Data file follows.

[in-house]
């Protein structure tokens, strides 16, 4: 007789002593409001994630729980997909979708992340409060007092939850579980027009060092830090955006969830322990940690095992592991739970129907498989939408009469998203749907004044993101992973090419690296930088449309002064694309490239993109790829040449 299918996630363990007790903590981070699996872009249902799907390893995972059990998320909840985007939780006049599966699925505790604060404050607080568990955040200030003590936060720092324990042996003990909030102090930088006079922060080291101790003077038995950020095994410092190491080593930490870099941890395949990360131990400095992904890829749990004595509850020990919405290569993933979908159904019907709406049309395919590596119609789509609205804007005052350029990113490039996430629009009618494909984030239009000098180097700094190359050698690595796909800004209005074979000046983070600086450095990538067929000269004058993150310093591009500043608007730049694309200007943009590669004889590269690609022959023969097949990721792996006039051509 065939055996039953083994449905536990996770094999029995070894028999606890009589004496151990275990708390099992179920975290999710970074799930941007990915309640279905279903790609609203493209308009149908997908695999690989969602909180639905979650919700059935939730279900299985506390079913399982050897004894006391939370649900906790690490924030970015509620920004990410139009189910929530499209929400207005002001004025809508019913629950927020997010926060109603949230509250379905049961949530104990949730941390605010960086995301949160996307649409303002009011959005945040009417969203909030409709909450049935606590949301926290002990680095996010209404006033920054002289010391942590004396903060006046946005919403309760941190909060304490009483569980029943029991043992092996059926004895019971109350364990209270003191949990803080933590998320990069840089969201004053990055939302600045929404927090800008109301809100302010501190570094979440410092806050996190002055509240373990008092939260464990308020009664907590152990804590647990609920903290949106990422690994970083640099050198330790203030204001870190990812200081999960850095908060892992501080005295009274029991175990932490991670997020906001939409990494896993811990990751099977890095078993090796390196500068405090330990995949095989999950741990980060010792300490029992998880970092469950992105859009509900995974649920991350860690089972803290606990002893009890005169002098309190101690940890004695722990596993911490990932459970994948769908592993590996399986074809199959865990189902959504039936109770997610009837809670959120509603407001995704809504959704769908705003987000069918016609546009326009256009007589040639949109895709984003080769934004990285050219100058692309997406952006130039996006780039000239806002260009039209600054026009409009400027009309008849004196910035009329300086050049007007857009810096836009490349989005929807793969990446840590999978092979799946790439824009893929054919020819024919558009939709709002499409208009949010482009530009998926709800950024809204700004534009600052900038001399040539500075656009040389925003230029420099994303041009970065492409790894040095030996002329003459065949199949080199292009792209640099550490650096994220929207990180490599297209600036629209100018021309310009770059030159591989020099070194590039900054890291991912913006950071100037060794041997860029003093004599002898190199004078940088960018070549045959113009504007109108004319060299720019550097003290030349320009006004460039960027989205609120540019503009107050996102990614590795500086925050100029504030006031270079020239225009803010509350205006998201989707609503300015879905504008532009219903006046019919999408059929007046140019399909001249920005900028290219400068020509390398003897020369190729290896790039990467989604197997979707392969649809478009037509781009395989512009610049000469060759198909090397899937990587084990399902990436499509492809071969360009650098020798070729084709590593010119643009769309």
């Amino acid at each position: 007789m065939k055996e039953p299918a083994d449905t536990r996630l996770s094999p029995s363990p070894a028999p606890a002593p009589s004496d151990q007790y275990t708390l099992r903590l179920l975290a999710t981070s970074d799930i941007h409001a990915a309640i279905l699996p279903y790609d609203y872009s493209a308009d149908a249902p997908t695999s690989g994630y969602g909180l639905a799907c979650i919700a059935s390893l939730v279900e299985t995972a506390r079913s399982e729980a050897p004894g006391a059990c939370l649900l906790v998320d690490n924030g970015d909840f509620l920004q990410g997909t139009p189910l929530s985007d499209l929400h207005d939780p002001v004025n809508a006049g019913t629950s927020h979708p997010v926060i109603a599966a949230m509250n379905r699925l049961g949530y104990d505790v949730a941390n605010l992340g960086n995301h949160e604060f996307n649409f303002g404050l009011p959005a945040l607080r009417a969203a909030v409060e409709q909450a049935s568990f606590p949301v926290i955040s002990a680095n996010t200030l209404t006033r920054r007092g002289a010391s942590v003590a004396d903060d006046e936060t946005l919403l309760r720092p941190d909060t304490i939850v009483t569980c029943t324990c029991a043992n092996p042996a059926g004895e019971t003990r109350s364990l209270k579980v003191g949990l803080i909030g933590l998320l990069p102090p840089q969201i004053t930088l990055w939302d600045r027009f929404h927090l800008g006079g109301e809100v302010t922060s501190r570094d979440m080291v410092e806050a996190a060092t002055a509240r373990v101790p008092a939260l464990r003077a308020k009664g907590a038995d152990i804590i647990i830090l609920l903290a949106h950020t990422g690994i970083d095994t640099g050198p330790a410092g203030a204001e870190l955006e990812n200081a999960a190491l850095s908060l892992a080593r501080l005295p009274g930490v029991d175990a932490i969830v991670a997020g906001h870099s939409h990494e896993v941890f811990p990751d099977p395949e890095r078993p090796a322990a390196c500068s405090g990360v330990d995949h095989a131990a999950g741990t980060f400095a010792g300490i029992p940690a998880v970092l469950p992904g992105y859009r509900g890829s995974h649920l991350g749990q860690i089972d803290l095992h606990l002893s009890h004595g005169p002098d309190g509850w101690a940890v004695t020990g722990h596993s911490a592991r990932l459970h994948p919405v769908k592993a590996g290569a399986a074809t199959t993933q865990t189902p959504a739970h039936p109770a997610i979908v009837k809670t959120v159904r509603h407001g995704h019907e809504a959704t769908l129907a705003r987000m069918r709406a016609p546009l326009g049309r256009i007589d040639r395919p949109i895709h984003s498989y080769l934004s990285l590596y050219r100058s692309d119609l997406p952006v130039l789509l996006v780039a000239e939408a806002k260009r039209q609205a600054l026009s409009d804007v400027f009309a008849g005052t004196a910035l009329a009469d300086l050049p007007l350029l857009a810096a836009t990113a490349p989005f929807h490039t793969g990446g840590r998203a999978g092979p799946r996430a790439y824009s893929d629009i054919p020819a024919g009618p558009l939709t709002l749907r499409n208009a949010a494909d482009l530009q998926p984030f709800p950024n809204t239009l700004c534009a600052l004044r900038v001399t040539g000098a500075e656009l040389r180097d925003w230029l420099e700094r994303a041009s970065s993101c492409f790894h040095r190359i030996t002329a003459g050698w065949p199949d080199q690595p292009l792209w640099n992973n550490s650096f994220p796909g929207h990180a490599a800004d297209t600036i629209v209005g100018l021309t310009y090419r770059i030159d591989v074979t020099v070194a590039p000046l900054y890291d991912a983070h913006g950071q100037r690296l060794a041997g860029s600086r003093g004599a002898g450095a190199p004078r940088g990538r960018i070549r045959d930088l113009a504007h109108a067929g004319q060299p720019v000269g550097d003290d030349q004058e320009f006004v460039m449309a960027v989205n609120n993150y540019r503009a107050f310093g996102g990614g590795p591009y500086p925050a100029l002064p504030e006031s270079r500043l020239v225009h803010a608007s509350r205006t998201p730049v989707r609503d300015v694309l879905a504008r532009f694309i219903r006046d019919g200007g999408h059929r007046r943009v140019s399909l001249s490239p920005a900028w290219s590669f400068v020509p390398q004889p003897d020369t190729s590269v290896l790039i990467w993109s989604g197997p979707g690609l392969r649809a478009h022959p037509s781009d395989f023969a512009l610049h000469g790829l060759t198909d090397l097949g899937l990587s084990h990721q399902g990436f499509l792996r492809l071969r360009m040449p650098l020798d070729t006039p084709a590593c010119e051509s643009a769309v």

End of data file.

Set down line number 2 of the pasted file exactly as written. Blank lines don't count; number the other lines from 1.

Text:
């Protein structure tokens, strides 16, 4: 007789002593409001994630729980997909979708992340409060007092939850579980027009060092830090955006969830322990940690095992592991739970129907498989939408009469998203749907004044993101992973090419690296930088449309002064694309490239993109790829040449 299918996630363990007790903590981070699996872009249902799907390893995972059990998320909840985007939780006049599966699925505790604060404050607080568990955040200030003590936060720092324990042996003990909030102090930088006079922060080291101790003077038995950020095994410092190491080593930490870099941890395949990360131990400095992904890829749990004595509850020990919405290569993933979908159904019907709406049309395919590596119609789509609205804007005052350029990113490039996430629009009618494909984030239009000098180097700094190359050698690595796909800004209005074979000046983070600086450095990538067929000269004058993150310093591009500043608007730049694309200007943009590669004889590269690609022959023969097949990721792996006039051509 065939055996039953083994449905536990996770094999029995070894028999606890009589004496151990275990708390099992179920975290999710970074799930941007990915309640279905279903790609609203493209308009149908997908695999690989969602909180639905979650919700059935939730279900299985506390079913399982050897004894006391939370649900906790690490924030970015509620920004990410139009189910929530499209929400207005002001004025809508019913629950927020997010926060109603949230509250379905049961949530104990949730941390605010960086995301949160996307649409303002009011959005945040009417969203909030409709909450049935606590949301926290002990680095996010209404006033920054002289010391942590004396903060006046946005919403309760941190909060304490009483569980029943029991043992092996059926004895019971109350364990209270003191949990803080933590998320990069840089969201004053990055939302600045929404927090800008109301809100302010501190570094979440410092806050996190002055509240373990008092939260464990308020009664907590152990804590647990609920903290949106990422690994970083640099050198330790203030204001870190990812200081999960850095908060892992501080005295009274029991175990932490991670997020906001939409990494896993811990990751099977890095078993090796390196500068405090330990995949095989999950741990980060010792300490029992998880970092469950992105859009509900995974649920991350860690089972803290606990002893009890005169002098309190101690940890004695722990596993911490990932459970994948769908592993590996399986074809199959865990189902959504039936109770997610009837809670959120509603407001995704809504959704769908705003987000069918016609546009326009256009007589040639949109895709984003080769934004990285050219100058692309997406952006130039996006780039000239806002260009039209600054026009409009400027009309008849004196910035009329300086050049007007857009810096836009490349989005929807793969990446840590999978092979799946790439824009893929054919020819024919558009939709709002499409208009949010482009530009998926709800950024809204700004534009600052900038001399040539500075656009040389925003230029420099994303041009970065492409790894040095030996002329003459065949199949080199292009792209640099550490650096994220929207990180490599297209600036629209100018021309310009770059030159591989020099070194590039900054890291991912913006950071100037060794041997860029003093004599002898190199004078940088960018070549045959113009504007109108004319060299720019550097003290030349320009006004460039960027989205609120540019503009107050996102990614590795500086925050100029504030006031270079020239225009803010509350205006998201989707609503300015879905504008532009219903006046019919999408059929007046140019399909001249920005900028290219400068020509390398003897020369190729290896790039990467989604197997979707392969649809478009037509781009395989512009610049000469060759198909090397899937990587084990399902990436499509492809071969360009650098020798070729084709590593010119643009769309």